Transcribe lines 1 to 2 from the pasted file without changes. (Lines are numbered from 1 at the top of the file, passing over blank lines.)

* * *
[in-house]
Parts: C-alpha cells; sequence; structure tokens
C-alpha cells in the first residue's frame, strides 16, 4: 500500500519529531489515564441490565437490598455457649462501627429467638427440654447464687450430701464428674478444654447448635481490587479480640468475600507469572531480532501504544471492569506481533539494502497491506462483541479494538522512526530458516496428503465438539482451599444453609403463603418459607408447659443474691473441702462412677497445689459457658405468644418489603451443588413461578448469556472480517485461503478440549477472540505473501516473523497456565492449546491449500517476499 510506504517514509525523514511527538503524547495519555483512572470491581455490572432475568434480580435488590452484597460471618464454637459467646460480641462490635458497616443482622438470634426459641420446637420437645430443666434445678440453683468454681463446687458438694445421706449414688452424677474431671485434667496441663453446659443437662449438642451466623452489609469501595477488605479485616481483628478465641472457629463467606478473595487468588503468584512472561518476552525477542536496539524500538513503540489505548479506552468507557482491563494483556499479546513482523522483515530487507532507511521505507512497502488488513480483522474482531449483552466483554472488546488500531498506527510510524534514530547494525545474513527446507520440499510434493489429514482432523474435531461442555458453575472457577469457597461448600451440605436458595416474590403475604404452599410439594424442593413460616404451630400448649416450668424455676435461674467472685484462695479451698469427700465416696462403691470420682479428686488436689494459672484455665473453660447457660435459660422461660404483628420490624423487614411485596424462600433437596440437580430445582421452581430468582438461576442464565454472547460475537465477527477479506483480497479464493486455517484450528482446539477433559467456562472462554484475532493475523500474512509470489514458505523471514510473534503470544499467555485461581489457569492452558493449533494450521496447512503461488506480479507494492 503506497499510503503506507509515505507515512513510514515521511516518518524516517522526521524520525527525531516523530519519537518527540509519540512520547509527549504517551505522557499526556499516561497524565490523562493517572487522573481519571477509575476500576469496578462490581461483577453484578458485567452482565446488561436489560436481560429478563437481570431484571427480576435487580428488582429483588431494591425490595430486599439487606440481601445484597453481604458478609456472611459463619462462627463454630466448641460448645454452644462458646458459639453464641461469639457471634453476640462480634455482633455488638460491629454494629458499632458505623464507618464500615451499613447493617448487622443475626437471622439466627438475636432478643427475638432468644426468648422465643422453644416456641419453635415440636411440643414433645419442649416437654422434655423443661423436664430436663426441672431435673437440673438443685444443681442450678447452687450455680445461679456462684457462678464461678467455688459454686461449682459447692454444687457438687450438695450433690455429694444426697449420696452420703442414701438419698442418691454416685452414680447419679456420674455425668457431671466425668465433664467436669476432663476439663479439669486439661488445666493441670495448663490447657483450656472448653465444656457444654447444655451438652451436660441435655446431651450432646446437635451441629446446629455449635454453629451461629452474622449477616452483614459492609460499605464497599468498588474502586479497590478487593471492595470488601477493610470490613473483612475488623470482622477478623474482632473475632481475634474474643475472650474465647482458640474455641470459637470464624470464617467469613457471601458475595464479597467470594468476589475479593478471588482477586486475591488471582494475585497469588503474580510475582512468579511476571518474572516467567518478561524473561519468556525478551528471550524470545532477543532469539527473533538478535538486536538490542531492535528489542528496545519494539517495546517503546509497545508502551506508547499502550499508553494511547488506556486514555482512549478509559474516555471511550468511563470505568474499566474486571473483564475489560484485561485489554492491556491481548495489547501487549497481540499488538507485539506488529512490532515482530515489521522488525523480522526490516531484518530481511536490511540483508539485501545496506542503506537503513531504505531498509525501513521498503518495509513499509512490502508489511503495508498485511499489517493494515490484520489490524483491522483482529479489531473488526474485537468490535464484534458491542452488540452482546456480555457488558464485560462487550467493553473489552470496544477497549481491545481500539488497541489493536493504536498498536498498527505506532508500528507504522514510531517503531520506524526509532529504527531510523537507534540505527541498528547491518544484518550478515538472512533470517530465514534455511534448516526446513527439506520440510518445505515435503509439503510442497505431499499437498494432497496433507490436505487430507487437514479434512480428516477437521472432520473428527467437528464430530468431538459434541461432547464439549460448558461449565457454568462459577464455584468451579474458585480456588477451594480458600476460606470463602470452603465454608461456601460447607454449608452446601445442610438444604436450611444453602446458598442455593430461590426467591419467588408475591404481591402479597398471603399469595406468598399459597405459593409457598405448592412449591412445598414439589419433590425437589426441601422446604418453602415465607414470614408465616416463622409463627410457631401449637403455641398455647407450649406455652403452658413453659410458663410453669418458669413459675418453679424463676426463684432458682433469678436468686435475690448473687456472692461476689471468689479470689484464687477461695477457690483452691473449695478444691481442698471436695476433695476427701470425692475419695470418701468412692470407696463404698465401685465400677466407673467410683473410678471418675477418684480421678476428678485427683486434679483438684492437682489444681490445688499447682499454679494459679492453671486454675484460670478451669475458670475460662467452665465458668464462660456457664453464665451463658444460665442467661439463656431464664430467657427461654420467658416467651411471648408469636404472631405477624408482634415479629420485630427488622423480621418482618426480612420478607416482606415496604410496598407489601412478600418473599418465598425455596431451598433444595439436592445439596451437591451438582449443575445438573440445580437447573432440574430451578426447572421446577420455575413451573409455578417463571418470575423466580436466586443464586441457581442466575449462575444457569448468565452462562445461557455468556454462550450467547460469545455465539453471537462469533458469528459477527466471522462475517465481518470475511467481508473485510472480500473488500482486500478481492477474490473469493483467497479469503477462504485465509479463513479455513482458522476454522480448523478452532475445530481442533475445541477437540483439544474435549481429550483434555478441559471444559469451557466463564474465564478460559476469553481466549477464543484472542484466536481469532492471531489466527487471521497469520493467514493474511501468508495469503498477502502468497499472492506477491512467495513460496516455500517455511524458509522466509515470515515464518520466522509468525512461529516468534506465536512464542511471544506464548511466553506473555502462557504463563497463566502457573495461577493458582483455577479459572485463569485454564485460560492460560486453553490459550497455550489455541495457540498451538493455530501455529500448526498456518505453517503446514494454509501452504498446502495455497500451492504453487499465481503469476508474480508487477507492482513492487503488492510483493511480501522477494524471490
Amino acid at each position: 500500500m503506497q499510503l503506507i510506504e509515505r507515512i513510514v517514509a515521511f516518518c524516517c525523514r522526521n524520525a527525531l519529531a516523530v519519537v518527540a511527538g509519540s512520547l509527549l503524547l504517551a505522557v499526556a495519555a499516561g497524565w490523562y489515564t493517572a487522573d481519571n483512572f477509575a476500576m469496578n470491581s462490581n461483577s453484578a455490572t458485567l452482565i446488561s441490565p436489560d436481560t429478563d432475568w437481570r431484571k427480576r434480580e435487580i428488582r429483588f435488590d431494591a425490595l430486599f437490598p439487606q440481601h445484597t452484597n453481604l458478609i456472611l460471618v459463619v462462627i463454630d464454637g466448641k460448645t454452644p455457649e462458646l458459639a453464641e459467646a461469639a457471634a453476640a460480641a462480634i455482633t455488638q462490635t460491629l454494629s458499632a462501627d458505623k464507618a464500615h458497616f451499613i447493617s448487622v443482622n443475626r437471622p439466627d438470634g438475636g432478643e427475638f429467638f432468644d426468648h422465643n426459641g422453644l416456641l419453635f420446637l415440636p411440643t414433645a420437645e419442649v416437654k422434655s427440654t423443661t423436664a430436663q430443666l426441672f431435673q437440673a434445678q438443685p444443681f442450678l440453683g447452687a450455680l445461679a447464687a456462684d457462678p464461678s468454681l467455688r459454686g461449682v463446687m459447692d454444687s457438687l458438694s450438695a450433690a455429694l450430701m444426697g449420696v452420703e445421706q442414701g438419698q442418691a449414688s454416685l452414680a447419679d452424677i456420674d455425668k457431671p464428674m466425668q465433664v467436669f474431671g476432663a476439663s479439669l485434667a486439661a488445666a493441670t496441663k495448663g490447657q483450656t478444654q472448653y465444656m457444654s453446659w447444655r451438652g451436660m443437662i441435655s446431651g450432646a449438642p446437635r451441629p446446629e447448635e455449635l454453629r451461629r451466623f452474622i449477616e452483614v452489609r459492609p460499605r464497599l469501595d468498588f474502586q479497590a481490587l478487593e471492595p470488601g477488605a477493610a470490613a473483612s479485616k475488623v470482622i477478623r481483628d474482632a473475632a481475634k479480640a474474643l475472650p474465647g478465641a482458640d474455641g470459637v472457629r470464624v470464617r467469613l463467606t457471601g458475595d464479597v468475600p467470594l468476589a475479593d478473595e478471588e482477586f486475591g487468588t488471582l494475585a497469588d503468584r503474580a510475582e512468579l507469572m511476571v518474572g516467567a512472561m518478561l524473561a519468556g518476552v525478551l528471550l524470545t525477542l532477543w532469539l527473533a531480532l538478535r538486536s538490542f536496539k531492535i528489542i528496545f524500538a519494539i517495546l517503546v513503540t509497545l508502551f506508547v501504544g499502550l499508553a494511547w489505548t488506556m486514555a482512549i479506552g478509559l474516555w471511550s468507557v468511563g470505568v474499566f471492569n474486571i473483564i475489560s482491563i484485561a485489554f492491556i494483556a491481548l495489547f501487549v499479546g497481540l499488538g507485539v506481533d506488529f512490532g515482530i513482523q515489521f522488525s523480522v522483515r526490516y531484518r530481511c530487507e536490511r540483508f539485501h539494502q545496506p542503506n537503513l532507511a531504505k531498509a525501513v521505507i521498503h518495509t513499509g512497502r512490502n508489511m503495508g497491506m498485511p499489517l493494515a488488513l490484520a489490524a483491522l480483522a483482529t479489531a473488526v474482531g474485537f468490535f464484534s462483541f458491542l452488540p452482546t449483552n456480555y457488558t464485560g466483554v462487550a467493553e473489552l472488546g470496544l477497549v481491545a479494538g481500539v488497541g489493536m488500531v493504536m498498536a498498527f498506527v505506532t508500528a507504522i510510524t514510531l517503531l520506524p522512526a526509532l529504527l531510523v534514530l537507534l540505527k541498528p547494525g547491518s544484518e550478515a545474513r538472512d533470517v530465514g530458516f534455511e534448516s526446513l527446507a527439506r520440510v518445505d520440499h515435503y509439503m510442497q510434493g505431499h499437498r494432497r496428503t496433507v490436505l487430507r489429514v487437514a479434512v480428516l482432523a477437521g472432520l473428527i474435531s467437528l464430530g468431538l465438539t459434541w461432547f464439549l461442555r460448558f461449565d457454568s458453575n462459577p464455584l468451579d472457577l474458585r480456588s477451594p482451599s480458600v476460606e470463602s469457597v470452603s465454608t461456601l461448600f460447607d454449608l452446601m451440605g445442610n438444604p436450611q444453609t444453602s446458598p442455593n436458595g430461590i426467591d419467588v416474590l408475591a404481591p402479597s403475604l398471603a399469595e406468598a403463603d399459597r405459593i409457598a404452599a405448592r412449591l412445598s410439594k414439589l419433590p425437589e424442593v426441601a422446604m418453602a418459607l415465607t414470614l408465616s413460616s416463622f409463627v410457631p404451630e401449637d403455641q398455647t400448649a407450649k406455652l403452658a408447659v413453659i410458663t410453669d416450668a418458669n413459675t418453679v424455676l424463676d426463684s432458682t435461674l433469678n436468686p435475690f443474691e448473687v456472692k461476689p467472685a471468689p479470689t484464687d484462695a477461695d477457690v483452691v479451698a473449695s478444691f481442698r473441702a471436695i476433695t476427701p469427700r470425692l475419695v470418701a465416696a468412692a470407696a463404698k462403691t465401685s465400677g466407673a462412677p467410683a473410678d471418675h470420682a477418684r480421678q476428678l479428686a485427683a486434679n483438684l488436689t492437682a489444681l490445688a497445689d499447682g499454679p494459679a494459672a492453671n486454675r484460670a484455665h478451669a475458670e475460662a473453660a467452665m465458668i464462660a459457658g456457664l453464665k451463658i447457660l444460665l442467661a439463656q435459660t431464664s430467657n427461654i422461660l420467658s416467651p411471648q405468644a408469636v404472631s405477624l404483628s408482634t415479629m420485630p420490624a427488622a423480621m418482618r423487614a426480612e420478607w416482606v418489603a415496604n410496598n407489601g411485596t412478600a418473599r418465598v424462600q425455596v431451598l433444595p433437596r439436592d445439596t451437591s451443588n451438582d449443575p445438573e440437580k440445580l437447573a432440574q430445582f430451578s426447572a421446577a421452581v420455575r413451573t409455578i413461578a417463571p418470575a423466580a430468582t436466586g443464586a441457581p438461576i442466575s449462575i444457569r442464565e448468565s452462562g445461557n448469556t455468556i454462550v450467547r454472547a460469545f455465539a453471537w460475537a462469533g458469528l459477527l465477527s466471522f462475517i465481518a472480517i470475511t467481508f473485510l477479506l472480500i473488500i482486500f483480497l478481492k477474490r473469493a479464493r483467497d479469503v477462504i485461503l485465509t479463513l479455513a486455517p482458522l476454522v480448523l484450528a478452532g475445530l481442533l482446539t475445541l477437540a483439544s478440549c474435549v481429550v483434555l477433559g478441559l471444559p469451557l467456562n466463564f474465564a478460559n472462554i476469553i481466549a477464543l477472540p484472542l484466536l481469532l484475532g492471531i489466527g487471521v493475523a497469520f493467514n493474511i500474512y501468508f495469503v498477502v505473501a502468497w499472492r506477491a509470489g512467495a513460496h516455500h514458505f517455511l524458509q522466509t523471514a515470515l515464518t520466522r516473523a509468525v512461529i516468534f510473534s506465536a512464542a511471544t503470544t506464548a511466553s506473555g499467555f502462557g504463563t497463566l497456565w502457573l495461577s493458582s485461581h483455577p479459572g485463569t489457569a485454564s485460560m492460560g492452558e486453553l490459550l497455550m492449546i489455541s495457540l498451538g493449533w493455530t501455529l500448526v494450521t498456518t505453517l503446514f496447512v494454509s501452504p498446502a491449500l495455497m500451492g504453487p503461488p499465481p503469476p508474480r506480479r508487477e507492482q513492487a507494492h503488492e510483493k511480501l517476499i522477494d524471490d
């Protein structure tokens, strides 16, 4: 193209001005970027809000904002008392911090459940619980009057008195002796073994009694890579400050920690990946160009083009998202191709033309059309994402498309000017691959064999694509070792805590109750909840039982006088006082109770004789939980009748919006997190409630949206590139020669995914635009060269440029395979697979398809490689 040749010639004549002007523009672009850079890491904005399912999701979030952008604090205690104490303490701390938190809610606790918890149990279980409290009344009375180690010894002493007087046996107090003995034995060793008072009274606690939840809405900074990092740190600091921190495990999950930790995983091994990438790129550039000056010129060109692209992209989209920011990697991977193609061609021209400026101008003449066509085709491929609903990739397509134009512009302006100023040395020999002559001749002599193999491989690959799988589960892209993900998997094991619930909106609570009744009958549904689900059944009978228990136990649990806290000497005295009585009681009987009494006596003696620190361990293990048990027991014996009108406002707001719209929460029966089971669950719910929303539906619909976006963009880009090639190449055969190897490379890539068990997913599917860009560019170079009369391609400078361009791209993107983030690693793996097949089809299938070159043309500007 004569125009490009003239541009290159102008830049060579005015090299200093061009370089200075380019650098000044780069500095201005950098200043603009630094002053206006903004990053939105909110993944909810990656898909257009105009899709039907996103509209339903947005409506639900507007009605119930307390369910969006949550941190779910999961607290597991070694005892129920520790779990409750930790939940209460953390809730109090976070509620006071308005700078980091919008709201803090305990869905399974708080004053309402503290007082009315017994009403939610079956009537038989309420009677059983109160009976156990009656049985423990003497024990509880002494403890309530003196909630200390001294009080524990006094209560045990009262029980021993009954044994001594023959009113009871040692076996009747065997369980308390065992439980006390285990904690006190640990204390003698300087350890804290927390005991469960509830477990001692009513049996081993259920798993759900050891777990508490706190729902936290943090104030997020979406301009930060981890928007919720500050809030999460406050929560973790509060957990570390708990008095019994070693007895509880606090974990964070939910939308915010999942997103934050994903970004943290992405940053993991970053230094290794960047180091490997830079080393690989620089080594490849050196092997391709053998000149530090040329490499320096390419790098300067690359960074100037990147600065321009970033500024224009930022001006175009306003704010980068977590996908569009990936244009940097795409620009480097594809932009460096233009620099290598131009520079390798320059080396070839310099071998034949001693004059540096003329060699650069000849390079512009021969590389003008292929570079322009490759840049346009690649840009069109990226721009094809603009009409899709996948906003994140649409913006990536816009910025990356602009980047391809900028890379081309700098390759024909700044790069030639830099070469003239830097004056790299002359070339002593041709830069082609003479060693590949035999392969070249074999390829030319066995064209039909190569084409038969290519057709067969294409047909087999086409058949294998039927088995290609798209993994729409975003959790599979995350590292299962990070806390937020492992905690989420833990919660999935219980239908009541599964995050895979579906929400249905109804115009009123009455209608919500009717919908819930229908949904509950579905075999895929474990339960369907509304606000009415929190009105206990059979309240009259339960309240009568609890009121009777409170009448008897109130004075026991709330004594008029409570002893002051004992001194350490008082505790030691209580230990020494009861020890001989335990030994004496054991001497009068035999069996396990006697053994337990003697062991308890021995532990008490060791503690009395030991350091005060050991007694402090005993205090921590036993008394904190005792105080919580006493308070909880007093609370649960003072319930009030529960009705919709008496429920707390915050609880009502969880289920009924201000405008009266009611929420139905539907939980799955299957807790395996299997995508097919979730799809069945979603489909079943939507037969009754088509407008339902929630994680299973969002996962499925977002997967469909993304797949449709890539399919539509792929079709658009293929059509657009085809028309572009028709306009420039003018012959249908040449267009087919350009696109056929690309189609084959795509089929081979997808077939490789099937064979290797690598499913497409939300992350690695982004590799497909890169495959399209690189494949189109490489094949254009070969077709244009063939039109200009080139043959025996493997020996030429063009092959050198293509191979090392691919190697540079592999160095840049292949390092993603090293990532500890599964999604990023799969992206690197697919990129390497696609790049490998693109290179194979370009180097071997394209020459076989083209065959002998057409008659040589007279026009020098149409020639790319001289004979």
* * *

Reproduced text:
[in-house]
Parts: C-alpha cells; sequence; structure tokens